The war on drugs is what Donald Rumsfeld would describe as 'multi-theatre warfare,' a battle being fought on numerous fronts. As well as the serious action in the Andes, Central Asia and our own crime-riven inner cities, there are a series of mini-skirmishes that should not be overlooked. On the Transform blog we've recently seen the war on hemp gummi-bears and the war on wheelie-bins, but it seems a new a new front could be opening in the endless struggle against the scourge of drugs:
the Guardian, the Telegraph, and the BBC) have all jumped on this story today, when almost the exact same answer was given by Home Office minister Vernon Coaker to a question by Brian Iddon MP on March 21st, but went unreported.There has been increasing concern from the Association of Chief Police Officers (ACPO) and the Serious Organised Crime Agency (SOCA) that pseudoephedrine and ephedrine can be extracted from over the counter (OTC) remedies relatively easily and used in the manufacture of methylamphetamine. Methylamphetamine was reclassified on
18 January 2007by the Home Office as a Class A controlled drug, based on the recommendation of the Advisory Council on the Misuse of Drugs (ACMD).Although the prevalence of misuse of methylamphetamine is believed to be currently low in the United Kingdom, ACPO are receiving increasing levels of intelligence about the prevalence of methylamphetamine. If methylamphetamine did secure a hold in the UK, the consequences would undoubtedly be very serious. The international experience shows that misuse can spread rapidly when certain conditions prevail and the advice of UK enforcement authorities is that most of these conditions now prevail in the UK.In January 2007 the Commission on Human Medicines (CHM) considered the evidence of a risk to public health from OTC availability of the precursors to methylamphetamine, pseudoephedrine and ephedrine. The evidence to date centres on advice from ACPO and SOCA that the availability of methylamphetamine is increasing, evidenced in part by the increase in the number of illicit laboratories manufacturing methylamphetamine found by the police in the UK. The police have identified in specific cases that multiple packs of particular pharmacy pseudoephedrine containing products had been purchased and used in the illicit manufacture of methylamphetamine. They have also identified that, in part, these packs were obtained from numerous pharmacies to obtain adequate quantities for manufacturing.The CHM recommended that changing the legal status of pseudoephedrine and ephedrine together with restricting the pack size was necessary to protect public health in the UK and that a consultation exercise should be conducted on these proposals. Ministers accepted this advice and a full public consultation exercise commenced on 7 March 2007and can be accessed via the MHRA's website at: www.mhra.gov.uk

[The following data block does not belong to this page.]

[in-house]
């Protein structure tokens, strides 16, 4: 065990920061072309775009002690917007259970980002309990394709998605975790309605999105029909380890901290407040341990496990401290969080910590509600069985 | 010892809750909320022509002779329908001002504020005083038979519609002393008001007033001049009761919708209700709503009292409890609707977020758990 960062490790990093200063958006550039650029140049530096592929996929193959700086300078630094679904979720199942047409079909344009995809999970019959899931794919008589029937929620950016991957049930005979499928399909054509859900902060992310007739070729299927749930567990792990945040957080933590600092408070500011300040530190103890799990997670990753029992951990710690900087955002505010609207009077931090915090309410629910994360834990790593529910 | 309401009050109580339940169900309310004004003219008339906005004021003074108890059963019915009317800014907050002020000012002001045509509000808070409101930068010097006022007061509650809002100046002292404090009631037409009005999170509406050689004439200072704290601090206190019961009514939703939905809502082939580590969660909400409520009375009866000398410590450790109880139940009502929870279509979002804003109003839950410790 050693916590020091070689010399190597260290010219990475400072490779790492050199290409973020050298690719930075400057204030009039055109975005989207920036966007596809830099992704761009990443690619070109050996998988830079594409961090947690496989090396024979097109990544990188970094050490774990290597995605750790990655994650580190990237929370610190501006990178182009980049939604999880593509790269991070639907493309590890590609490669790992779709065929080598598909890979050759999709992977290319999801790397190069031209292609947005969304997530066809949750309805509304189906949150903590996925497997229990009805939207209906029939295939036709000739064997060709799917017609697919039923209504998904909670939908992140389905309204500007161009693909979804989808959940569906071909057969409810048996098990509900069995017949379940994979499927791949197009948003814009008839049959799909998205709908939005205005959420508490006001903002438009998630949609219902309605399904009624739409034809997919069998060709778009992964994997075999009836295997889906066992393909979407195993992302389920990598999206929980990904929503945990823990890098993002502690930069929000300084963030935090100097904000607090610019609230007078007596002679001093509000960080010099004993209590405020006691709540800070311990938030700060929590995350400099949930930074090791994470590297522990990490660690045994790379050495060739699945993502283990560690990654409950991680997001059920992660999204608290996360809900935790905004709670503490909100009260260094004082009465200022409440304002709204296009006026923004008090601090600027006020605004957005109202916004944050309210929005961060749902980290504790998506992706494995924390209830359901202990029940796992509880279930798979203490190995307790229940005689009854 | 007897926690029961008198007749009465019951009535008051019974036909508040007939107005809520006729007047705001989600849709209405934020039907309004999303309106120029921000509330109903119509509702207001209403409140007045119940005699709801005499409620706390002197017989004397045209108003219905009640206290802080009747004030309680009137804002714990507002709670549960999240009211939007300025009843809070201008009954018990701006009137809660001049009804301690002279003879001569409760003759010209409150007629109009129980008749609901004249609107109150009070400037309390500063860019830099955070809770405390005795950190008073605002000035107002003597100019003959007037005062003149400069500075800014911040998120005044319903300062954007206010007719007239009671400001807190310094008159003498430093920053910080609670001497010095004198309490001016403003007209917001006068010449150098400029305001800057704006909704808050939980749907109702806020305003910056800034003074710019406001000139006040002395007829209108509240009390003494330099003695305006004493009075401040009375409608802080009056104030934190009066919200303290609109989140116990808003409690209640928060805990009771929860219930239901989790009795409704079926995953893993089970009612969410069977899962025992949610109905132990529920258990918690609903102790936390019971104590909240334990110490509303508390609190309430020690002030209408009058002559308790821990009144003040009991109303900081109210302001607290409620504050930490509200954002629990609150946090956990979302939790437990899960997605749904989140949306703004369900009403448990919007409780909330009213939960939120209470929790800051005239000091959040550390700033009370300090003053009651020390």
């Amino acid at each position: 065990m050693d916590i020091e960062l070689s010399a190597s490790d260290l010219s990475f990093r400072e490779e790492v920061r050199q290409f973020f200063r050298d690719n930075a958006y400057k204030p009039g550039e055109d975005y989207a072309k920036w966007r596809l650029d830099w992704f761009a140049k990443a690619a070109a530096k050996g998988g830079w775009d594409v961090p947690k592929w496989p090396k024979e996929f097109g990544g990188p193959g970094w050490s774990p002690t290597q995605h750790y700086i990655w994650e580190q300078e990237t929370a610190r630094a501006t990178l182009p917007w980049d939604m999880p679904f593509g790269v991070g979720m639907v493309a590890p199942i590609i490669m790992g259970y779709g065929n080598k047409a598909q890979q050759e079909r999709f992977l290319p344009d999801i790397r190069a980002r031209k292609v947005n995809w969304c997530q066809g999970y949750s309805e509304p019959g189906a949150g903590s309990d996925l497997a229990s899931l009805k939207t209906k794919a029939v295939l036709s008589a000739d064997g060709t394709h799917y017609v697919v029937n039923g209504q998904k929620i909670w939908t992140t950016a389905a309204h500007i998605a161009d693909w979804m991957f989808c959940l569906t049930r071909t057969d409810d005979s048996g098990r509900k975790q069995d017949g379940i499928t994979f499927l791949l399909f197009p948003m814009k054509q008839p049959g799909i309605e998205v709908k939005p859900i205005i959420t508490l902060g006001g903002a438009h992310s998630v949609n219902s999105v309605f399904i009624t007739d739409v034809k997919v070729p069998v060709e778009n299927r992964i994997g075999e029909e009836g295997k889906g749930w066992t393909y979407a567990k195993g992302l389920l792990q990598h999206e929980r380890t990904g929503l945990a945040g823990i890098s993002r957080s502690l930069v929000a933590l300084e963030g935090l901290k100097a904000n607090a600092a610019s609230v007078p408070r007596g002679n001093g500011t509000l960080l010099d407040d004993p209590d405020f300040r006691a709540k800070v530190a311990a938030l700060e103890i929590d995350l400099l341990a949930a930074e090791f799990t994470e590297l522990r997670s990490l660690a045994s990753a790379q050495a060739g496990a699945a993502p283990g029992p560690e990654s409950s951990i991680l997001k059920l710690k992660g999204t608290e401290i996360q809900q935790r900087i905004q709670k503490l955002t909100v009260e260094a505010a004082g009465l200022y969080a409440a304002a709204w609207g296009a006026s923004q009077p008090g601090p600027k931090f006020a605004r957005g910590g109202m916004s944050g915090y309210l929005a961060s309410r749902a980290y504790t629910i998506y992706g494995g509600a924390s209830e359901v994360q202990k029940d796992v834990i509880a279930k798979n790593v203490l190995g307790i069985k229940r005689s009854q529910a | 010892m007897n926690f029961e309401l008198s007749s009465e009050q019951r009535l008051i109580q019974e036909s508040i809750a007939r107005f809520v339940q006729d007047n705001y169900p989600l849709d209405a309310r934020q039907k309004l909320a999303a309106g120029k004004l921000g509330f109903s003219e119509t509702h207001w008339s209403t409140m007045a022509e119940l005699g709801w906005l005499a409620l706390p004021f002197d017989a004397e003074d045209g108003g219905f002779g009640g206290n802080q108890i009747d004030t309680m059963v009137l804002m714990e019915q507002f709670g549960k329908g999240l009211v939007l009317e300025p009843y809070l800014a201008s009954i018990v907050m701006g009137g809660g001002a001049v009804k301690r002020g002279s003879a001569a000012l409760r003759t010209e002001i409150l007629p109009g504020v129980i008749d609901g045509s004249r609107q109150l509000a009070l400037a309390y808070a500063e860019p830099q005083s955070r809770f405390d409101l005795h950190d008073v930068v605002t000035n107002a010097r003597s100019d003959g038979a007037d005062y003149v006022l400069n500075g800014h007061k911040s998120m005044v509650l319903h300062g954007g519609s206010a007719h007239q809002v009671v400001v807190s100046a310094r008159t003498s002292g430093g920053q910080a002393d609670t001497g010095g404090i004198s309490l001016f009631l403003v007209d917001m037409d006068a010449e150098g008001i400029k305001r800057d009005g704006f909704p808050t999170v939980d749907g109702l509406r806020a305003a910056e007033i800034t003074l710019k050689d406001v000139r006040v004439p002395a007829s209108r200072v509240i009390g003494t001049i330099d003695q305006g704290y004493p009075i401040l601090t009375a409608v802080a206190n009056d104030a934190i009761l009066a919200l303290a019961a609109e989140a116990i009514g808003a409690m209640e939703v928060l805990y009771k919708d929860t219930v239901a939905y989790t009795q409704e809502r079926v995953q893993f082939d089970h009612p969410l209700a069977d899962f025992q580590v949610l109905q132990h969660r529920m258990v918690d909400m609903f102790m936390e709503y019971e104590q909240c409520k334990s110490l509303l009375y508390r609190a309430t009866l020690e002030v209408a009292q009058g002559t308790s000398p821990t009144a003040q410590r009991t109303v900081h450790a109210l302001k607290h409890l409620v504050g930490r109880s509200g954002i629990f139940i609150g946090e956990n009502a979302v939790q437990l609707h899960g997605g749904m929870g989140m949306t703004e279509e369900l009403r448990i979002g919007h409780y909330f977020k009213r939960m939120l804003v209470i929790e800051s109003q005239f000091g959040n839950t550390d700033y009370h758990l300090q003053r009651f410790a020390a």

Anyway, as ever there's a pointlessness about this latest proposed drug crack down, rather like the efforts of one over-enthusiastic US drug warrior who has been trying to restrict access to baking soda because it is used to make crack.